My suggestion is find the pov. Maybe you already have it as 3rd person omni or something I am not all that familiar with. I tend to prefer and fall more for a deep 3rd person, 1 character per scene, sorry for the life of me can't come up with the correct literary term(I am brain dead today) or first person.
My having no clear idea who the POV was with is probably why I was not able to get inside anyone's head to find out certain things about what was going on; primarily: what was the 'it' that Lian supposedly found, and why was it important to the king? Knowing some of this might otherwise spark interest and/or concern within me for what's going on...in other words: I might feel as the POV character feels. I didn't get that here.
Also...if the "untie him" sequence was shortened somehow, the first 13 would then include the rest of the king's "I also know you mean not to tell me" quote to Lian...which I would be very interested to know about, despite the POV deficincies above.
Yep, I'll second the issues mentioned regarding confusion. The POV problems (wow do I struggle with POV!!!) and the number of names for both major players both add to my confusion. But others have said it well, I'll decline to beat the horse. A little clarity would change everything - definite potential.
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I liked your usage of short sentences making it flow quickly. I also liked how you utlized certain descriptions (with the kings chin and etc). I dido things which were said above, but it's not necessary to repeat what was said. Keep it up!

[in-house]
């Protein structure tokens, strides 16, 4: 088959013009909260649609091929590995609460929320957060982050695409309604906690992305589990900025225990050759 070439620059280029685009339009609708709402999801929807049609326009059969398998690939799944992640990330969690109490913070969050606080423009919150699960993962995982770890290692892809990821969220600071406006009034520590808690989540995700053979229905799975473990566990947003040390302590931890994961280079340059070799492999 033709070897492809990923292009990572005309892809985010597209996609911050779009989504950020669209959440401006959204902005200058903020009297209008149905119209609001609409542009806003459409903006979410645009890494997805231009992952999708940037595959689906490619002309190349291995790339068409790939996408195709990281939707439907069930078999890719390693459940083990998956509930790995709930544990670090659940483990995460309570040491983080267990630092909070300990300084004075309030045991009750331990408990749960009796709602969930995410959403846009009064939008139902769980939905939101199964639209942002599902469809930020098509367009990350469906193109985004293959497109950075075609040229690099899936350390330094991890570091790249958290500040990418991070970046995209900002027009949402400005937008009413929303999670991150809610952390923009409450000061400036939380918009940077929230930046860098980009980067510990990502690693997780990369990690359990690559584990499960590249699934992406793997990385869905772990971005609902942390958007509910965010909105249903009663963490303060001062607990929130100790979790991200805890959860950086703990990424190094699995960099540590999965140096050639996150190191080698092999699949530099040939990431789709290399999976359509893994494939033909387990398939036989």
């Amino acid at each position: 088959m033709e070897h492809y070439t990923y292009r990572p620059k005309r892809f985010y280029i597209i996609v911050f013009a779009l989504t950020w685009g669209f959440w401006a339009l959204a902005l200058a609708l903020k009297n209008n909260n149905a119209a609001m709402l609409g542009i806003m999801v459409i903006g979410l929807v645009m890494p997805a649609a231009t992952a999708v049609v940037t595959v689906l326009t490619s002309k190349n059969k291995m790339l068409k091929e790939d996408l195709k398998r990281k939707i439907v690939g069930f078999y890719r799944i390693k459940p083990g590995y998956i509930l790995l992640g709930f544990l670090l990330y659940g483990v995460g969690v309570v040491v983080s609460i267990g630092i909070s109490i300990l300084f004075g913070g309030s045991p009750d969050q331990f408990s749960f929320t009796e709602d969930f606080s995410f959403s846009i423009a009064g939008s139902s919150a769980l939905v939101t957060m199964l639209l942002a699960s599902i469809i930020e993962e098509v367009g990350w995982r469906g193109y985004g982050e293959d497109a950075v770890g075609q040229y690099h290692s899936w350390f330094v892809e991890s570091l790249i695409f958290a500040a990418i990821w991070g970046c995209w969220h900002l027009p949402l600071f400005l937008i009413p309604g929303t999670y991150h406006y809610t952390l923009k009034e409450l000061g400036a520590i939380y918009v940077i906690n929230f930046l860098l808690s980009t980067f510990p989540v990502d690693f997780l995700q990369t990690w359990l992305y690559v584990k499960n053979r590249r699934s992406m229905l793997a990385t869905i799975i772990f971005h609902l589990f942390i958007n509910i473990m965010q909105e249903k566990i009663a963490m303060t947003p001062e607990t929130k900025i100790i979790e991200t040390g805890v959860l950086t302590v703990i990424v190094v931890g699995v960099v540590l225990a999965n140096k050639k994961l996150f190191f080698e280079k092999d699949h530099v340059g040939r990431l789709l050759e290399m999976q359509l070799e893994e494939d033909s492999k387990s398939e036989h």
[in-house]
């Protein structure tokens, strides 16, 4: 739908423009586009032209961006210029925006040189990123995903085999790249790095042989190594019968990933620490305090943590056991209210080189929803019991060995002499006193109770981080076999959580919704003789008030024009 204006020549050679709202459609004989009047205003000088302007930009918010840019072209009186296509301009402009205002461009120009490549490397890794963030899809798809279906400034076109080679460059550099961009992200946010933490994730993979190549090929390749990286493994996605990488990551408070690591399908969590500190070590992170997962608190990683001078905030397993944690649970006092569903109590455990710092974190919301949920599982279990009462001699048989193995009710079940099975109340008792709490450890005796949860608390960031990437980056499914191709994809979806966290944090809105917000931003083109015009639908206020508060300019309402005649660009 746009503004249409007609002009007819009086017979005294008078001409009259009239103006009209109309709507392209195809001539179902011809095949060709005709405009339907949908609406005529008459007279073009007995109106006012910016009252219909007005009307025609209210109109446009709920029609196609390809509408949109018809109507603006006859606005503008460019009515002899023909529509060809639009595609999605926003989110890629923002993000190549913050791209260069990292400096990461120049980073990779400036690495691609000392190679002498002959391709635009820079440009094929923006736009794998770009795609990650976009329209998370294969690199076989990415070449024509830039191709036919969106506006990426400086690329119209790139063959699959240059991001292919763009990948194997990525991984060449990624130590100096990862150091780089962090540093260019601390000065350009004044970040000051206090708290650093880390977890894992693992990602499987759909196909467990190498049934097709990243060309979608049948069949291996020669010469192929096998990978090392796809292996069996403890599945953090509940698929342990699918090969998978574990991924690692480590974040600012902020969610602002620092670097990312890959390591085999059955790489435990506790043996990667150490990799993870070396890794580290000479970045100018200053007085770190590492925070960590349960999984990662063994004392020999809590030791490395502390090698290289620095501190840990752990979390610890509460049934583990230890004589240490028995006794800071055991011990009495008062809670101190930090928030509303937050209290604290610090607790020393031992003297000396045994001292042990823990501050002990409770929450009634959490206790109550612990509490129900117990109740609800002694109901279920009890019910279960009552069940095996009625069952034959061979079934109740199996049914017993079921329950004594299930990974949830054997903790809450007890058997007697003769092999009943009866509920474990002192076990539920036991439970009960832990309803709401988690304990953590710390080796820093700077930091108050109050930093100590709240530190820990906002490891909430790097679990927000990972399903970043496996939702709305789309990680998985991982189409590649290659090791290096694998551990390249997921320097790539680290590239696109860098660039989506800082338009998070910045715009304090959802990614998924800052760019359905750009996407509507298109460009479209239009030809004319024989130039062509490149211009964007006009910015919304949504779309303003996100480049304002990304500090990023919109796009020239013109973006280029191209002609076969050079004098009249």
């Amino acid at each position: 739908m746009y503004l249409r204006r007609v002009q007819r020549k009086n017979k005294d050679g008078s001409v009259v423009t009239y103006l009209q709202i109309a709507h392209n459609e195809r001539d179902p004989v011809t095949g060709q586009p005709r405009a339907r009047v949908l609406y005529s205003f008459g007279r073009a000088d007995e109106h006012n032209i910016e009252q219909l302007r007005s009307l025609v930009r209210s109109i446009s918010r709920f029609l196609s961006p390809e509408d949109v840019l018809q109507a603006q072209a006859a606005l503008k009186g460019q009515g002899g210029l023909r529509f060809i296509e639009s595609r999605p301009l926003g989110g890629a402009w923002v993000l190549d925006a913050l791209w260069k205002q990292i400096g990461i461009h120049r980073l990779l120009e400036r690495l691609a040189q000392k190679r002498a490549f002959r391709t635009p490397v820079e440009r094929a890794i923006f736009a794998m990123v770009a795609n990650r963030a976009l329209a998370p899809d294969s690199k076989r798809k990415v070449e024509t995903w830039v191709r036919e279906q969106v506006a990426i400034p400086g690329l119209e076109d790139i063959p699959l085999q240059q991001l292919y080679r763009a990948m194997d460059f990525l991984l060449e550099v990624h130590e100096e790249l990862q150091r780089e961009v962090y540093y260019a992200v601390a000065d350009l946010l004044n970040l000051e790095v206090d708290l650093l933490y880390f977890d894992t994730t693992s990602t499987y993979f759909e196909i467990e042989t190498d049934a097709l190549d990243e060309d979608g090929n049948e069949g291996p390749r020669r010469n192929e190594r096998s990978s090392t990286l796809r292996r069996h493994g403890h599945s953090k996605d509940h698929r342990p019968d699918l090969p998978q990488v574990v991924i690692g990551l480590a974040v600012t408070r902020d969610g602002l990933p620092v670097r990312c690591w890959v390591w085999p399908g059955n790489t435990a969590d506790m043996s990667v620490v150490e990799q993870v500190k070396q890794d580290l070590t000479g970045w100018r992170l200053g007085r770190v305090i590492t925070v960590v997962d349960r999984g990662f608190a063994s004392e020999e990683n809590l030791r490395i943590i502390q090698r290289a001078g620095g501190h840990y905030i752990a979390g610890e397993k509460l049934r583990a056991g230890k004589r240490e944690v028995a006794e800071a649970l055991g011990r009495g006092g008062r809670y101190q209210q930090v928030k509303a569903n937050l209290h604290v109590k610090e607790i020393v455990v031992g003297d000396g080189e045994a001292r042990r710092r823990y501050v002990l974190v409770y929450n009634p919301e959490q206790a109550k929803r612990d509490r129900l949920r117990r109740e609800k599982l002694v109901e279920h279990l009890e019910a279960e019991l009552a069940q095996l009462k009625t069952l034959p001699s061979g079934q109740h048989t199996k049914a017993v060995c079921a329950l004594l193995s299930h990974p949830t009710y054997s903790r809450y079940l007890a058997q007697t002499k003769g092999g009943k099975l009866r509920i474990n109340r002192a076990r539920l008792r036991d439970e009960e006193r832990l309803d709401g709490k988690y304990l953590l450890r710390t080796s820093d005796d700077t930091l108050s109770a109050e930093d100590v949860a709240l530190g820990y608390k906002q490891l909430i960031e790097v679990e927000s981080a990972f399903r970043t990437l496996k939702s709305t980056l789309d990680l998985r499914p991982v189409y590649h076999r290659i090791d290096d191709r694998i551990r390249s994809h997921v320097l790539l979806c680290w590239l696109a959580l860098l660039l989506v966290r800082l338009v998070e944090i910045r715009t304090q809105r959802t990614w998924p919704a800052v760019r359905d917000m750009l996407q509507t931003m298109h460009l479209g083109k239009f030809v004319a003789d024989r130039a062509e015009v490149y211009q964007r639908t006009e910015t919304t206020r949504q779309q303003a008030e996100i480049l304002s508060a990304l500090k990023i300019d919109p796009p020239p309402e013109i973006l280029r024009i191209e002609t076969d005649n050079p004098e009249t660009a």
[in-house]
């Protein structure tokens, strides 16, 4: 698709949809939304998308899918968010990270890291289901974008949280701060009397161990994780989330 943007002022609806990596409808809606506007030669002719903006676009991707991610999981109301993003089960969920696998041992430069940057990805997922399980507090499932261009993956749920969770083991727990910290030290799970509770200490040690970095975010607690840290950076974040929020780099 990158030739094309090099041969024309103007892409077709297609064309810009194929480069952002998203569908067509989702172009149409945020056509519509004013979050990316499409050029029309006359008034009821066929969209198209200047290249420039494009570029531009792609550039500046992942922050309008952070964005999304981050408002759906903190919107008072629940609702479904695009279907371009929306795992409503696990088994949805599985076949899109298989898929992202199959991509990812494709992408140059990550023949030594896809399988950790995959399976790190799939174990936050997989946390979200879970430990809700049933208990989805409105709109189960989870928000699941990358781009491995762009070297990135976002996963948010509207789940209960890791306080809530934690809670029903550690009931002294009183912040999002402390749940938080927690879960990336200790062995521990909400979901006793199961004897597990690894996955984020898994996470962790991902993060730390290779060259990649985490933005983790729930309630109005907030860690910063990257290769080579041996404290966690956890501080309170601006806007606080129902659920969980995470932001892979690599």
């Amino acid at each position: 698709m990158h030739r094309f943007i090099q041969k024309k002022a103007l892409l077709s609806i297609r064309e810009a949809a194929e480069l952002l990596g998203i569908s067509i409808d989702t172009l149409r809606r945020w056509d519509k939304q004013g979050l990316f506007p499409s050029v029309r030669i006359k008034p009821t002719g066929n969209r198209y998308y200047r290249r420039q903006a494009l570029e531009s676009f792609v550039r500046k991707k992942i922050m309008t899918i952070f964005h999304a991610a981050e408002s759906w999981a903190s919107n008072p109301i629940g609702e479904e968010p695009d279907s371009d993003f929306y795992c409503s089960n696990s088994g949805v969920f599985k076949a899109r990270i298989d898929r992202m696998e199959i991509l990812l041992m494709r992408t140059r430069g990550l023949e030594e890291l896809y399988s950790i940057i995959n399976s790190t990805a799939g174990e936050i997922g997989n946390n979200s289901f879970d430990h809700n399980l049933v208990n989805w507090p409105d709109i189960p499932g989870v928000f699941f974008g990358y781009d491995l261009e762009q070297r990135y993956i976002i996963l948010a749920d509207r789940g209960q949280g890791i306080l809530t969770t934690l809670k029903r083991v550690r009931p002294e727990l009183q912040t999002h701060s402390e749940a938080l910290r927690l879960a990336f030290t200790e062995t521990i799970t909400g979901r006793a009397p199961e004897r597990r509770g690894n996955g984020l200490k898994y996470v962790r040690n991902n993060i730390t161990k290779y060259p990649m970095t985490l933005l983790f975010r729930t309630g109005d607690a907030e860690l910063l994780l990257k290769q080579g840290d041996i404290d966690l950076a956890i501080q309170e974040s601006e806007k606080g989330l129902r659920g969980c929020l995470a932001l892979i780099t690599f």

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quote:never dreaming that the greatest evil to be unleashed on the world is himself.
First off, great hook line in that little whatchacallit. Pitch, that's the word. Nice twist on the expected. And we all love some "little did he know," eh?
On the 13: I agree with everyone above about POV, and especially have to jump on BenM's bandwagon. He covered just about every point I was going to. Also, I initially imagined the prisoner standing already with the dagger under his chin, so when he stood up, I had to reinvent the scene. But that may be just me . . .
Overall, I might suggest choosing an entirely different scene to start out with, partly to get straight to the MC as has been said, but even more because I feel like I've seen the "interrogation scene over The Artifact" intro done and overdone. Also, from the beginning of your pitch, I get the feeling that this story is gonna be either "more of the same," or else some kind of parody on the cliches. Parodies, I love. But more of the same? It's only good when it's great. And yours might well be great, but you're not showcasing it well enough in your first 13.
On the other hand, I can also agree with YNRedef, in that your writing is snappy and reads easily. Which is always nice. Good luck.